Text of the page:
Secretary of State Brad Raffensperger introduces a plan to avoid long lines on Election Day on Wednesday, June 17, 2020. He spoke outside Park Tavern in Piedmont Park, where voters waited for hours before being able to cast their ballots in the June 9 primary. MARK NIESSE / MARK.NIESSE@AJC.COM

Changes to Georgia elections proposed to avoid repeat in November

Calls for monumental changes to Georgia’s elections arrived Wednesday, with elected officials from both parties demanding more voting locations, shorter lines and a management overhaul in Fulton County, where voters experienced the longest waits.

The proposals came after a debacle in Georgia’s June 9 primary that left some voters in line for hours because of precinct closures, voting machine problems and complications stemming from the coronavirus pandemic.

These efforts are meant to avoid a repeat of those issues in November’s presidential election, when three times as many in-person voters are expected. Turnout could exceed 5 million voters.

In separate events, Republican Secretary of State Brad Raffensperger and Democratic legislators from Fulton heaped blame Wednesday on the county’s elections office. Fulton voters crammed into precincts with few voting machines and a shortage of trained poll workers.

Other parts of the state also had problems, especially in densely populated areas with high turnout, but 70% of the problems statewide occurred in Fulton, Raffensperger said.

“This is about accountability,” Raffensperger said, making his first public comments since election day in Piedmont Park, where voters waited three hours or more to vote at Park Tavern. “Fulton didn’t execute the way we wanted and that voters deserved. I know this: Every person involved in elections wants to get it right, even those in Fulton.”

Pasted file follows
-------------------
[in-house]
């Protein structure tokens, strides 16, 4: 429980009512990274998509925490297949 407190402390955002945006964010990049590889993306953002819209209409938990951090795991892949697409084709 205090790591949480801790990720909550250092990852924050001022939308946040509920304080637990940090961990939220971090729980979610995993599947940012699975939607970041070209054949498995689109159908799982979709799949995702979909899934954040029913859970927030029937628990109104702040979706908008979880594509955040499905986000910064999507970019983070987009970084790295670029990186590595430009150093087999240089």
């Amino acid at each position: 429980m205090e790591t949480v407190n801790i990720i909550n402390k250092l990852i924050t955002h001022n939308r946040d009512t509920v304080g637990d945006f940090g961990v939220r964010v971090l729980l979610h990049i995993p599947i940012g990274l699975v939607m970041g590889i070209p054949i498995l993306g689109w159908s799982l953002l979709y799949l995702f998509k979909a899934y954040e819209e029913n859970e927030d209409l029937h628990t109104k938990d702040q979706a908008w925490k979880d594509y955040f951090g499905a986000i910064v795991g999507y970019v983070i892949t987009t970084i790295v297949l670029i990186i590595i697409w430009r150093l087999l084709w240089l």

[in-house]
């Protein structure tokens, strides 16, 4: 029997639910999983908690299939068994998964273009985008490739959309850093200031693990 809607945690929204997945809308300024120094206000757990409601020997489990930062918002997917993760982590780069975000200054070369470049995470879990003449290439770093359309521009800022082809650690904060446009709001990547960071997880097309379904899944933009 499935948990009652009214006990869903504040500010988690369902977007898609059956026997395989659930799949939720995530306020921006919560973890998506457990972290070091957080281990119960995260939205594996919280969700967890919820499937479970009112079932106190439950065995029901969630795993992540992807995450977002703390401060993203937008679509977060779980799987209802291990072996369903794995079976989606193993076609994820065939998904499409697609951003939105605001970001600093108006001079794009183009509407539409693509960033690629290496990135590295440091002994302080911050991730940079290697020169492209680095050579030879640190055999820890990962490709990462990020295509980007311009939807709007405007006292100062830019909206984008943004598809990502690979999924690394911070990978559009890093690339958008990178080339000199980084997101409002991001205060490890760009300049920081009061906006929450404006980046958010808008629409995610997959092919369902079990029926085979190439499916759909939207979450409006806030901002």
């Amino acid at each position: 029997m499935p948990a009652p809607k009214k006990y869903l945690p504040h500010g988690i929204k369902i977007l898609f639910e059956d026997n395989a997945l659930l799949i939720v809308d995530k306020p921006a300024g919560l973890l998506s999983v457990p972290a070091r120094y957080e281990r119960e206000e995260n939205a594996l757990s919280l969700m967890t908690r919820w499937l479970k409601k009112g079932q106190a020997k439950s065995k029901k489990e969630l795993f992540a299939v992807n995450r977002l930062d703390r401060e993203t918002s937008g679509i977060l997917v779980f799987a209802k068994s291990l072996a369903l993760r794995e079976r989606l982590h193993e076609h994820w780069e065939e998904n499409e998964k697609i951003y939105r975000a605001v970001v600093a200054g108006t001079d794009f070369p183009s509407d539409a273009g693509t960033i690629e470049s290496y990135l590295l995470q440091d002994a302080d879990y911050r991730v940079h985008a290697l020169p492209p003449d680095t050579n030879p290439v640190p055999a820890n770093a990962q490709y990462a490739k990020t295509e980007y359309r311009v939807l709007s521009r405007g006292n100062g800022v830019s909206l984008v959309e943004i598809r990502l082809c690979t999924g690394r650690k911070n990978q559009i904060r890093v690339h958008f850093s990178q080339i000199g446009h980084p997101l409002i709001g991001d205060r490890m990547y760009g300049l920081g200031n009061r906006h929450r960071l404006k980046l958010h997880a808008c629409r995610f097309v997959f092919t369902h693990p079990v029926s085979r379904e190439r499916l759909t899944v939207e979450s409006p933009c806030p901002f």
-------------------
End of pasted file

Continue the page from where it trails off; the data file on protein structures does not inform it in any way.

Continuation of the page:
Signs highlight headlines about Fulton County's election problems at a press conference held by Secretary of State Brad Raffensperger in Piedmont Park on Wednesday, June 17, 2020. MARK NIESSE / MARK.NIESSE@AJC.COM

Raffensperger said he’ll push legislation to give the State Election Board, where he’s the chairman, the power to intervene in county elections management. Raffensperger’s office didn’t provide details about how his office would manage local elections.

He also plans to provide far more tech support in voting places to avoid the kind of difficulties with the state’s $104 million voting system that delayed some poll openings last week.

Another bill introduced Tuesday would dissolve the Fulton elections board.

“Fulton voters have fundamentally lost faith in the state and the county as institutions that can administer properly,” said state Rep. Josh McLaurin, a Democrat from Sandy Springs who waited in line the last day of early voting for 4 1/2 hours.

It’s unclear whether government officials can correct all election problems in time for November. If social-distancing requirements are still in place, few people will be able to vote at a time, guaranteeing long waits.

Precinct closures, especially at churches that refused to allow voters inside, also led to lines. Poll workers, many of whom are older than 70 years old, backed out of the job. And Fulton has demonstrated 20 years of difficulties running elections, as documented by news articles printed on poster board at Raffensperger’s press conference.